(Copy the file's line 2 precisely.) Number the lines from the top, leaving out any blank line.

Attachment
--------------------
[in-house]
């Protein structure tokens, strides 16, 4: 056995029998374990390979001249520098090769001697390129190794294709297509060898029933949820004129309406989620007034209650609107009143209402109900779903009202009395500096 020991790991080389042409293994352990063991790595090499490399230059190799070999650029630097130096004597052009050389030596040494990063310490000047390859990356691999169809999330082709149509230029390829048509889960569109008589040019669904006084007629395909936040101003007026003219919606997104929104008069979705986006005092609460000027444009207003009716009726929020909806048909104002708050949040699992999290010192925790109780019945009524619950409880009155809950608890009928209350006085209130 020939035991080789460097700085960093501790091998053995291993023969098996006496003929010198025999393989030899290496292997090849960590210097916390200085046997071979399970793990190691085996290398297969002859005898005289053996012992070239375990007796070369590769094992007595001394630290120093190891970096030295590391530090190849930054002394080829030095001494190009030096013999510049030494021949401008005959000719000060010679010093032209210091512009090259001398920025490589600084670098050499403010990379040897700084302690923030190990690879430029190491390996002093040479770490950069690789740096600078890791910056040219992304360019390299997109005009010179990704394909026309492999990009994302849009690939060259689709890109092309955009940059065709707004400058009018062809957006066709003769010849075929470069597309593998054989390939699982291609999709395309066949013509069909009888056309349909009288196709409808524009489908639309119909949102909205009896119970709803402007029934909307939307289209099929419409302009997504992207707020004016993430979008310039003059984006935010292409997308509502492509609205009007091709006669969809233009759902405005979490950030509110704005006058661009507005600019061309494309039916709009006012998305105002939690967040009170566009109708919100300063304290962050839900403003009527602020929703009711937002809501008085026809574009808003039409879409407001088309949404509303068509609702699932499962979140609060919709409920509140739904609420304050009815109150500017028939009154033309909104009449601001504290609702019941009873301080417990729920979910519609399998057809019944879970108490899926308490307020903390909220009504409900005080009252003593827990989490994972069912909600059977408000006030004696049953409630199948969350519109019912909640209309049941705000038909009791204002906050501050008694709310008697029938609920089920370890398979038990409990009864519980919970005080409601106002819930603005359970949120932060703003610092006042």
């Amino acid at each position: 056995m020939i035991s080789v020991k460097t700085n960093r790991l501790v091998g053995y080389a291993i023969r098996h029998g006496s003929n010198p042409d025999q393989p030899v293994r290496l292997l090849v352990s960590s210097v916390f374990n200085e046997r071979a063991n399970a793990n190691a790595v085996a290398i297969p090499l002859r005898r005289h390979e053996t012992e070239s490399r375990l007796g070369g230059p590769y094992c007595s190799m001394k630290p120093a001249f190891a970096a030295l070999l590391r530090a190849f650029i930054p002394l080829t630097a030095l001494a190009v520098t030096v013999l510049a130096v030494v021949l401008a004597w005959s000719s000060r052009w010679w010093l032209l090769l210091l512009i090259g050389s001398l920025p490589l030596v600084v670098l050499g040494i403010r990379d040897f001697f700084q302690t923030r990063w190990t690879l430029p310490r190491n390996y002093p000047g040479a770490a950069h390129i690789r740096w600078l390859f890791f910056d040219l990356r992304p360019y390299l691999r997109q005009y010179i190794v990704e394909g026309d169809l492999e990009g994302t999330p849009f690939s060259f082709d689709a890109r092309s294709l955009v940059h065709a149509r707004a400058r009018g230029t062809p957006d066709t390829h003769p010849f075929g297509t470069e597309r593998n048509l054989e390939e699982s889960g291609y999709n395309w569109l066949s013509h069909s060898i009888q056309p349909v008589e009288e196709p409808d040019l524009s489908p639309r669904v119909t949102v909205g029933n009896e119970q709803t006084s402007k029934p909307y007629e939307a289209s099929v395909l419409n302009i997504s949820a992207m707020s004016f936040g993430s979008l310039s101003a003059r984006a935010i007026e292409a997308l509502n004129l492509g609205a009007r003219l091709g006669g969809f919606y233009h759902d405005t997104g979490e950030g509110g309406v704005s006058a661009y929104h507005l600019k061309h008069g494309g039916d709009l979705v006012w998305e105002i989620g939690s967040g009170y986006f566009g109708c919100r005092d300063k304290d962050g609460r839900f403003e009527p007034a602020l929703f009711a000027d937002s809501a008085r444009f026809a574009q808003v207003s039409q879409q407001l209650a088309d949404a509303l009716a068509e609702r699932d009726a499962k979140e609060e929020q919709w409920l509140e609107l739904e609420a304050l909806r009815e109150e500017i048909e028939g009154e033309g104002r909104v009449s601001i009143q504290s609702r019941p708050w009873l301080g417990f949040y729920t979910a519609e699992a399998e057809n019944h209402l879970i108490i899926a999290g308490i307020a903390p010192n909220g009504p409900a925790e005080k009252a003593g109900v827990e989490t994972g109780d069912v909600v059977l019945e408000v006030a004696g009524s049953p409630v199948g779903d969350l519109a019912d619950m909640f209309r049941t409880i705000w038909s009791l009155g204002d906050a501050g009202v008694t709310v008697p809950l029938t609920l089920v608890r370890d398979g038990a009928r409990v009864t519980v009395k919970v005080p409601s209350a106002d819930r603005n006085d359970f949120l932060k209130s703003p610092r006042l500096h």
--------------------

């Protein structure tokens, strides 16, 4: 056995029998374990390979001249520098090769001697390129190794294709297509060898029933949820004129309406989620007034209650609107009143209402109900779903009202009395500096 020991790991080389042409293994352990063991790595090499490399230059190799070999650029630097130096004597052009050389030596040494990063310490000047390859990356691999169809999330082709149509230029390829048509889960569109008589040019669904006084007629395909936040101003007026003219919606997104929104008069979705986006005092609460000027444009207003009716009726929020909806048909104002708050949040699992999290010192925790109780019945009524619950409880009155809950608890009928209350006085209130 020939035991080789460097700085960093501790091998053995291993023969098996006496003929010198025999393989030899290496292997090849960590210097916390200085046997071979399970793990190691085996290398297969002859005898005289053996012992070239375990007796070369590769094992007595001394630290120093190891970096030295590391530090190849930054002394080829030095001494190009030096013999510049030494021949401008005959000719000060010679010093032209210091512009090259001398920025490589600084670098050499403010990379040897700084302690923030190990690879430029190491390996002093040479770490950069690789740096600078890791910056040219992304360019390299997109005009010179990704394909026309492999990009994302849009690939060259689709890109092309955009940059065709707004400058009018062809957006066709003769010849075929470069597309593998054989390939699982291609999709395309066949013509069909009888056309349909009288196709409808524009489908639309119909949102909205009896119970709803402007029934909307939307289209099929419409302009997504992207707020004016993430979008310039003059984006935010292409997308509502492509609205009007091709006669969809233009759902405005979490950030509110704005006058661009507005600019061309494309039916709009006012998305105002939690967040009170566009109708919100300063304290962050839900403003009527602020929703009711937002809501008085026809574009808003039409879409407001088309949404509303068509609702699932499962979140609060919709409920509140739904609420304050009815109150500017028939009154033309909104009449601001504290609702019941009873301080417990729920979910519609399998057809019944879970108490899926308490307020903390909220009504409900005080009252003593827990989490994972069912909600059977408000006030004696049953409630199948969350519109019912909640209309049941705000038909009791204002906050501050008694709310008697029938609920089920370890398979038990409990009864519980919970005080409601106002819930603005359970949120932060703003610092006042």